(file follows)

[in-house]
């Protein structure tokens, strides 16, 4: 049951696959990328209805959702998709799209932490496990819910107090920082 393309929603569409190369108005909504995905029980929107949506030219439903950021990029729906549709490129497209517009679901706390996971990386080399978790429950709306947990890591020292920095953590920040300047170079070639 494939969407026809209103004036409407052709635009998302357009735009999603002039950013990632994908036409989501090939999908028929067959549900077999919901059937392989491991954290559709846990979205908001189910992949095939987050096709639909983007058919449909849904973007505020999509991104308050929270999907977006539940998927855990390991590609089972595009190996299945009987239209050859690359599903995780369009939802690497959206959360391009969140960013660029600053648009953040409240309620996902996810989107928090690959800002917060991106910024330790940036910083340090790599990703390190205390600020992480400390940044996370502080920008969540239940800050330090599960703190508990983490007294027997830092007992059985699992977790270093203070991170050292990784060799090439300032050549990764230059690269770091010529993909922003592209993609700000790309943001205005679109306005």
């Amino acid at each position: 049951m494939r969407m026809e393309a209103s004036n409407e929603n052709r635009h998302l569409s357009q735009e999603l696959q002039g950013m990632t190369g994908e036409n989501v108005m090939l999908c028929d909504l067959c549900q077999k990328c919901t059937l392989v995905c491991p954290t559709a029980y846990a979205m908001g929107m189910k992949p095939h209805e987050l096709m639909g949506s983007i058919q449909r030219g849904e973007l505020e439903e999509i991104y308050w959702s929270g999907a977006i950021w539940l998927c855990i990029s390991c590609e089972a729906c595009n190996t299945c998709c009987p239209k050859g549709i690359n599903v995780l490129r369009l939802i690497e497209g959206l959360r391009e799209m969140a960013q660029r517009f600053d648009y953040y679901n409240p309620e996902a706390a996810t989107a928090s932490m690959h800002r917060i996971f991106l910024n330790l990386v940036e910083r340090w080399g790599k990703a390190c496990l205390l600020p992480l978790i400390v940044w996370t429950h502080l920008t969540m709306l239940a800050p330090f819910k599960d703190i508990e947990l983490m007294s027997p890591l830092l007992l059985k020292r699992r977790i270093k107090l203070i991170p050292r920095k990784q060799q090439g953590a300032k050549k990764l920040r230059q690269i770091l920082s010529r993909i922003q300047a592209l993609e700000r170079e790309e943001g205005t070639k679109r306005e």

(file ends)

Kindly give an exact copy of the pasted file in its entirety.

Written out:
[in-house]
């Protein structure tokens, strides 16, 4: 049951696959990328209805959702998709799209932490496990819910107090920082 393309929603569409190369108005909504995905029980929107949506030219439903950021990029729906549709490129497209517009679901706390996971990386080399978790429950709306947990890591020292920095953590920040300047170079070639 494939969407026809209103004036409407052709635009998302357009735009999603002039950013990632994908036409989501090939999908028929067959549900077999919901059937392989491991954290559709846990979205908001189910992949095939987050096709639909983007058919449909849904973007505020999509991104308050929270999907977006539940998927855990390991590609089972595009190996299945009987239209050859690359599903995780369009939802690497959206959360391009969140960013660029600053648009953040409240309620996902996810989107928090690959800002917060991106910024330790940036910083340090790599990703390190205390600020992480400390940044996370502080920008969540239940800050330090599960703190508990983490007294027997830092007992059985699992977790270093203070991170050292990784060799090439300032050549990764230059690269770091010529993909922003592209993609700000790309943001205005679109306005």
């Amino acid at each position: 049951m494939r969407m026809e393309a209103s004036n409407e929603n052709r635009h998302l569409s357009q735009e999603l696959q002039g950013m990632t190369g994908e036409n989501v108005m090939l999908c028929d909504l067959c549900q077999k990328c919901t059937l392989v995905c491991p954290t559709a029980y846990a979205m908001g929107m189910k992949p095939h209805e987050l096709m639909g949506s983007i058919q449909r030219g849904e973007l505020e439903e999509i991104y308050w959702s929270g999907a977006i950021w539940l998927c855990i990029s390991c590609e089972a729906c595009n190996t299945c998709c009987p239209k050859g549709i690359n599903v995780l490129r369009l939802i690497e497209g959206l959360r391009e799209m969140a960013q660029r517009f600053d648009y953040y679901n409240p309620e996902a706390a996810t989107a928090s932490m690959h800002r917060i996971f991106l910024n330790l990386v940036e910083r340090w080399g790599k990703a390190c496990l205390l600020p992480l978790i400390v940044w996370t429950h502080l920008t969540m709306l239940a800050p330090f819910k599960d703190i508990e947990l983490m007294s027997p890591l830092l007992l059985k020292r699992r977790i270093k107090l203070i991170p050292r920095k990784q060799q090439g953590a300032k050549k990764l920040r230059q690269i770091l920082s010529r993909i922003q300047a592209l993609e700000r170079e790309e943001g205005t070639k679109r306005e």